But it was not a one-man show. Apart from the combination of many talents in scene-shifting, make-up, lighting, music and effects, ushering, refreshments and the like, not one member of the large cast failed to take his opportunity. Claudius, for instance, plotted like a Machiavel with Laertes after a contemptuous dismissal of the angry and vengeful young man. In his one soliloquy he agonised, nay writhed with guilt. If plotter and agoniser do not quite fit, the fault is Shakespeare's not Paul Cox's. Polonius doddered as self-importantly and as euphuistically with Claudius and Gertrude as he could have done with Laertes in the missing scene. With Hamlet he was the perfect foil. The dialogue on clouds was a detail of delight when he briefly switched from archness to apprehension and finally forced a somewhat timid audience to laugh. Once dead, his immobility until dragged off was another judicious detail in the total effect.
Before he too lay dead, Laertes had convincingly thrown Hamlet's irresolution into high relief with his own impetuous wrath, courage and ready tears. His brotherly and filial love and grief and his ultimate nobility of character shone through his brief involvement in royal perfidy. His wrestling and sword-fight with Hamlet, notably the exchange of weapons, was more than usually convincing. It did great honour to whoever briefly taught the combatants to fence.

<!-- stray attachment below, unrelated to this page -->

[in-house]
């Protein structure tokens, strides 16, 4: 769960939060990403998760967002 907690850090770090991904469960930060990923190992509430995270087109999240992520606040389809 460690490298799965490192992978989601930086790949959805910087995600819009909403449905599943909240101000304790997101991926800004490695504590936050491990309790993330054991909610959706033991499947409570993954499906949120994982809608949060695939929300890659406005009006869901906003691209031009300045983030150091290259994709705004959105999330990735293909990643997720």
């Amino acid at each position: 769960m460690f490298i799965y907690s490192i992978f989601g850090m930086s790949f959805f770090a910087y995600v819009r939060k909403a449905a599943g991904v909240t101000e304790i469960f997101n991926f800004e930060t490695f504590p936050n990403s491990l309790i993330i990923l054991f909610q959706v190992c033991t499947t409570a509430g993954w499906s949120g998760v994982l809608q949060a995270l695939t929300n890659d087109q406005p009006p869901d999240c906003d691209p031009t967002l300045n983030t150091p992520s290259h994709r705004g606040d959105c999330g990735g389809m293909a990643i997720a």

The voice of the Ghost was both beautifully clear and deeply sepulchral, his gait becomingly grave. Horatio was faithfully and admirably stolid, Fortinbras both martial and regal, Rosencrantz and Guildenstem spongily compliant, even villainous. The mummerset of the gravediggers was comic without being over-done and the first of them had indeed a pretty wit. Osric deserves a special commendation. His short scene of courtly extravagance would have been scene-stealing with anyone less than Hamlet himself. Not only were his posturings a humorous parody of Elizabethan court behaviour but he acted through all the court scenes in which he had not a word of dialogue. We shall see (and hear) a lot more of him in future productions.